“A plague on both your butt cheeks!”
I have a recurring nightmare. In this nightmare, I am running around my former high school stark naked. I dash into the bathroom and frantically MacGyver an outfit out of toilet paper. But my makeshift frock falls apart. It’s then that I notice the urinal, and realize I’m not in the girls’ bathroom. I’ve accidentally ducked into the wrong bathroom, and numerous pubescent males are gawking at me.
Now, I’m not some closet Freudian who believes the mind buries its urges in obtuse dream riddles. But there is one minor detail of my recurring nightmare that always leaves me shaking my head when I finally wake up. In the dream, I never attempt to cover my breasts or groin with my toilet paper garment. Instead, I fashion a little backflap to conceal what my dreaming self is so urgently desperate to hide: cellulite.
My cellulite and I have a … complicated relationship. I’ve been trying to break up with my cellulite for years now, but the stubborn bastard just won’t take a hint. It doesn’t matter how many hours I spend at the gym. Cutting back on calories doesn’t do the trick. For seven years now, I’ve been telling myself that if I just work a little harder, I’ll finally achieve the smooth lifted backside I want so badly.
One night in the not-so-distant past, I found myself in tears over the dismal rear view in the mirror, despite my years of hard work and persistence. After wallowing in my self-pity for awhile, I became angry. I wiped away my tears defiantly, and marched to the medical library. “Screw you, cellulite!” I hissed. “I’m going to blast you away once and for all, with science!!!”
I pored over textbooks and journal articles, attempting to understand the evil dimples colonizing my backside. I searched, high and low, for the best weapons to demolish my enemy. Liposuction! Cryosurgery! Laser beams! Take that!!! I expected to find a smorgasbord of fat-blasting options. But much to my horror, the scientific literature on the topic was strangely sparse.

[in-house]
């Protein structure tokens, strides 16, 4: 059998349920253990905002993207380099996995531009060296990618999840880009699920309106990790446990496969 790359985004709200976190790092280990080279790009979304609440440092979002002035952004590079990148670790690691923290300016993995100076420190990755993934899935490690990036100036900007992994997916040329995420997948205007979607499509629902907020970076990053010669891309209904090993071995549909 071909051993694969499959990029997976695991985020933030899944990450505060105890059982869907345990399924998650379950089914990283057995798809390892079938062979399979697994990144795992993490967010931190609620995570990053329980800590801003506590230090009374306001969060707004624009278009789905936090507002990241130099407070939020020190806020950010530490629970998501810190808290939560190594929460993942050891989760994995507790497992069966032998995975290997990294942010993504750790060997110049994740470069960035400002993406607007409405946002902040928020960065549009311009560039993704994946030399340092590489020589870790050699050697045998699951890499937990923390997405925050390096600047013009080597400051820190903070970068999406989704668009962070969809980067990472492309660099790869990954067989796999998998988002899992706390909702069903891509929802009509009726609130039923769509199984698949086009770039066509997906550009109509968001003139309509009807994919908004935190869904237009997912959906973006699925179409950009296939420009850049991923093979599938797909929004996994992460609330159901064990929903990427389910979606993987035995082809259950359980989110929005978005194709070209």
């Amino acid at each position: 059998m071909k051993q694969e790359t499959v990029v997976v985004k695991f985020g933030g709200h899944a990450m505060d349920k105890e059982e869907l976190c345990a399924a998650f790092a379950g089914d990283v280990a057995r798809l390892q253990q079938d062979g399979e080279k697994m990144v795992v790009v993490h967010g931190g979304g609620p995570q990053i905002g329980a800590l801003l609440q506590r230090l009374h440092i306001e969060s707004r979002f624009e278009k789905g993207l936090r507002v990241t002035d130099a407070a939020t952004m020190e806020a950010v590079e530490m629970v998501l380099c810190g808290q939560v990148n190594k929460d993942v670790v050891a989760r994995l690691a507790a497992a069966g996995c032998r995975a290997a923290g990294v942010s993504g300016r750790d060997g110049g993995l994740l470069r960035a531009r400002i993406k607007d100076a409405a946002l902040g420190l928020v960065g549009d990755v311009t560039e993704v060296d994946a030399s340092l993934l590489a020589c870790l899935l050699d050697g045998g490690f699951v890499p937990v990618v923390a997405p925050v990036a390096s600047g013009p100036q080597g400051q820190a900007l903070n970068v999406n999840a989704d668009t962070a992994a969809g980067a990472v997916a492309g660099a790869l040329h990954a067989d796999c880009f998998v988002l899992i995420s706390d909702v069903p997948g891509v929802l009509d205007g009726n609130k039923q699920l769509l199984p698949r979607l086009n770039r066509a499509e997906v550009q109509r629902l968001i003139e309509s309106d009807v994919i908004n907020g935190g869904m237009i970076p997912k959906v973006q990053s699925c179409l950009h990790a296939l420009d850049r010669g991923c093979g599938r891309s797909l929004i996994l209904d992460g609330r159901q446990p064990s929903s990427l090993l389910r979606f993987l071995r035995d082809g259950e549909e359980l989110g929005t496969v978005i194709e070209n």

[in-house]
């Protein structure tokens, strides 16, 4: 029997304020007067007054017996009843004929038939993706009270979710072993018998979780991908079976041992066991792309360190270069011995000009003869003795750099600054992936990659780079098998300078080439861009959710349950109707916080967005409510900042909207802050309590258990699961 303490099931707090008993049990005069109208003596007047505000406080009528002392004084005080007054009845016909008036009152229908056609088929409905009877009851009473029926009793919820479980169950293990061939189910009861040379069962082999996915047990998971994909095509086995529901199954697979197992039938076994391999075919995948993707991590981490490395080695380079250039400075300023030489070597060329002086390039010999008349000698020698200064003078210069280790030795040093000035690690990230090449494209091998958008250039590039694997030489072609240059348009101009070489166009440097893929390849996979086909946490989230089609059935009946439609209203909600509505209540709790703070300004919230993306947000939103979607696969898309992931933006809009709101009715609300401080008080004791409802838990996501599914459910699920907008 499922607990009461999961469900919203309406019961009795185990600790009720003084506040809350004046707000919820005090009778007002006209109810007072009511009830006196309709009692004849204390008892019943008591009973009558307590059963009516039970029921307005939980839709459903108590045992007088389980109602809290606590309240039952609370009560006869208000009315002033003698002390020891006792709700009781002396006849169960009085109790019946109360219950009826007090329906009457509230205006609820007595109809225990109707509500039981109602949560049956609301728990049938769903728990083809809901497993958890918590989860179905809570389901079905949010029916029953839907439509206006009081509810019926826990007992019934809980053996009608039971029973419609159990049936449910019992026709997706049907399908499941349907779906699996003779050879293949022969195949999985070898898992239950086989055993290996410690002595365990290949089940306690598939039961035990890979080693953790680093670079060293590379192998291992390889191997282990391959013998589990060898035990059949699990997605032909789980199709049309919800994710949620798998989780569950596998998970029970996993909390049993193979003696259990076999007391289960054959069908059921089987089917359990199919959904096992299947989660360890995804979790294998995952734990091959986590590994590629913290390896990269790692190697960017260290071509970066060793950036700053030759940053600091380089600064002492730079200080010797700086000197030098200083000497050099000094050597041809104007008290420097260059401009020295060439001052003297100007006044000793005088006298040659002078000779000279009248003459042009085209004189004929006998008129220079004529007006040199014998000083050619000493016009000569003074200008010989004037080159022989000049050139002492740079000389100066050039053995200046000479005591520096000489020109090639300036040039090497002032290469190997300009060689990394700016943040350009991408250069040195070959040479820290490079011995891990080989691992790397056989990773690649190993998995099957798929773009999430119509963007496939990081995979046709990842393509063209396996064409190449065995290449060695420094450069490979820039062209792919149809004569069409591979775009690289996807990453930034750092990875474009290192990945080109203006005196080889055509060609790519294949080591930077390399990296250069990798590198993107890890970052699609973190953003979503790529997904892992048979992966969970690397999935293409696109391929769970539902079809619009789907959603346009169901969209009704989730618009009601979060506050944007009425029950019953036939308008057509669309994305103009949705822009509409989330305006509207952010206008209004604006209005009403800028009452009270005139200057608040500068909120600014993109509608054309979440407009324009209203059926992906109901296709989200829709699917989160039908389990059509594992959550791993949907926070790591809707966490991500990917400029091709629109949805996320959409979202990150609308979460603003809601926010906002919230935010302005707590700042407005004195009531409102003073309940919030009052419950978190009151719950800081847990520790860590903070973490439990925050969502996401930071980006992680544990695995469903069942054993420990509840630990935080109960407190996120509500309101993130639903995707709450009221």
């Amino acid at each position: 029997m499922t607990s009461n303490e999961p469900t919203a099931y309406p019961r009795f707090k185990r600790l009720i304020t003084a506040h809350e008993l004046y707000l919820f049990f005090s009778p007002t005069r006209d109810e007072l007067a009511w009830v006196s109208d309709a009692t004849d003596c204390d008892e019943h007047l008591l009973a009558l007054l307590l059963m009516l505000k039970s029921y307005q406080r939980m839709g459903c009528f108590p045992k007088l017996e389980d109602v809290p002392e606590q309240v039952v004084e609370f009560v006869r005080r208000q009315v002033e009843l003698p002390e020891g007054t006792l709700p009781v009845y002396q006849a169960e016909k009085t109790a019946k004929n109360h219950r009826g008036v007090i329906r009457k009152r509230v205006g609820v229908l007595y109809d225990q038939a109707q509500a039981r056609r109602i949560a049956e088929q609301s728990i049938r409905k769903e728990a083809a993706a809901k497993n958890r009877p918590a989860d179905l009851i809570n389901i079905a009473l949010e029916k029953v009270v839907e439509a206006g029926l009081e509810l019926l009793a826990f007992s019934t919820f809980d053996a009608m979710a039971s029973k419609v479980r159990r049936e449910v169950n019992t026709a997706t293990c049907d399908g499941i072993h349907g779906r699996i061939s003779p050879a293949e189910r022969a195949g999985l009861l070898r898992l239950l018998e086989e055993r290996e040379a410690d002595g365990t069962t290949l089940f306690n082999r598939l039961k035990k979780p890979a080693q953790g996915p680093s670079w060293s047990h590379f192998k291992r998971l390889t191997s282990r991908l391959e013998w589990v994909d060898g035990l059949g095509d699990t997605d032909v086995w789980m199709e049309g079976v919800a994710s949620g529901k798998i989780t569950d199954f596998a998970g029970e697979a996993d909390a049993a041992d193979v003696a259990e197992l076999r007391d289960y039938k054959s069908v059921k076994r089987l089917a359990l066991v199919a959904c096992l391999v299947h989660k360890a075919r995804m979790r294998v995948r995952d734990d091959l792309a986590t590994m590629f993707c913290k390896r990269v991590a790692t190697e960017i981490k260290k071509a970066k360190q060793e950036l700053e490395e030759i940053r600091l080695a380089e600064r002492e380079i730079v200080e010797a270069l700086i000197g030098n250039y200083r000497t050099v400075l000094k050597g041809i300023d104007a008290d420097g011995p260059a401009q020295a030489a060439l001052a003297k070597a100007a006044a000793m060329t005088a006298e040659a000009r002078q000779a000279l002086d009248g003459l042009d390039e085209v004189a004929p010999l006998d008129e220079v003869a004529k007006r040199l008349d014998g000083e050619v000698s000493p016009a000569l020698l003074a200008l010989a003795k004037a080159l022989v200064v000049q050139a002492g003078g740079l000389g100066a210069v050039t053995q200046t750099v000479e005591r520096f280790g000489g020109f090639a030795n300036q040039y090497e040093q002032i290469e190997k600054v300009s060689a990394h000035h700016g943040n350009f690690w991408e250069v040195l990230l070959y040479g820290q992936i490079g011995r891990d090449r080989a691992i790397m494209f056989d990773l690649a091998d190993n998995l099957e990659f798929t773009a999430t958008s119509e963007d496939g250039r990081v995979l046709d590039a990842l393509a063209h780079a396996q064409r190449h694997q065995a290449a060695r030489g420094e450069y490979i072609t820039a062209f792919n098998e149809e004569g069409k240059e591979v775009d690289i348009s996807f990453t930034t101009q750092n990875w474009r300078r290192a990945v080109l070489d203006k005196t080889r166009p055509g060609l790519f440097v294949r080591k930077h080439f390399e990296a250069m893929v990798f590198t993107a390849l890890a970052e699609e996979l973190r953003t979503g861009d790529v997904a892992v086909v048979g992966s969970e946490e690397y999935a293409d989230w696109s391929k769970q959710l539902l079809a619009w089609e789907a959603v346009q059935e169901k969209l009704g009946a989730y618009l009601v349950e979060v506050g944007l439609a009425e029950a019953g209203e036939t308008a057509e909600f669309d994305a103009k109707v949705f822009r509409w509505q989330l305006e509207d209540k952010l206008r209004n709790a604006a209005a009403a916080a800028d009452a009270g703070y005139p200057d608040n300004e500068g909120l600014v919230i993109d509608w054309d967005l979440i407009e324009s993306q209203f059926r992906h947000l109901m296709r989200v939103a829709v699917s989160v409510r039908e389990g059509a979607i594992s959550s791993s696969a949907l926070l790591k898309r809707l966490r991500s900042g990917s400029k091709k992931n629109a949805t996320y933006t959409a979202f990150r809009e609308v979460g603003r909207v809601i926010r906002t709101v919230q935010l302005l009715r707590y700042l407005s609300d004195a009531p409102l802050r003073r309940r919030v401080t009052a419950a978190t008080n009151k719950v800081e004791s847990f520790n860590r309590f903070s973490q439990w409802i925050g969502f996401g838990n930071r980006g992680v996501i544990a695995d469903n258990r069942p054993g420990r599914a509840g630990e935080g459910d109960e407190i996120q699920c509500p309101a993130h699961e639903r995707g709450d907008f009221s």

Despite the fact that humans possess the technological sophistication to land a robot on Mars, we still don’t really know exactly what cellulite really or how it differs from “normal” fat. What we do know is that cellulite occurs almost exclusively in women and usually on the lower body. Though the exact mechanism behind cellulite has yet to be discovered, it probably results from the complex interplay of numerous factors like hormones and circulation. This condition, defined by doctors as “a localized metabolic disorder of subcutaneous tissue that provokes an alteration in female body shape,” affects up to 98% of women.
The media often portrays cellulite as a shameful side effect of weight gain, but in reality, there is little correlation between body mass index (or ratio of weight to height) and cellulite. Although extra weight can exaggerate cellulite, not all heavy women have cellulite. In some cases, weight loss improves the appearance of cellulite. But weight loss can also worsen the appearance of cellulite, when previously plump skin hangs loose. The vast majority of lean women have cellulite, and this condition is not associated with any health problems at all.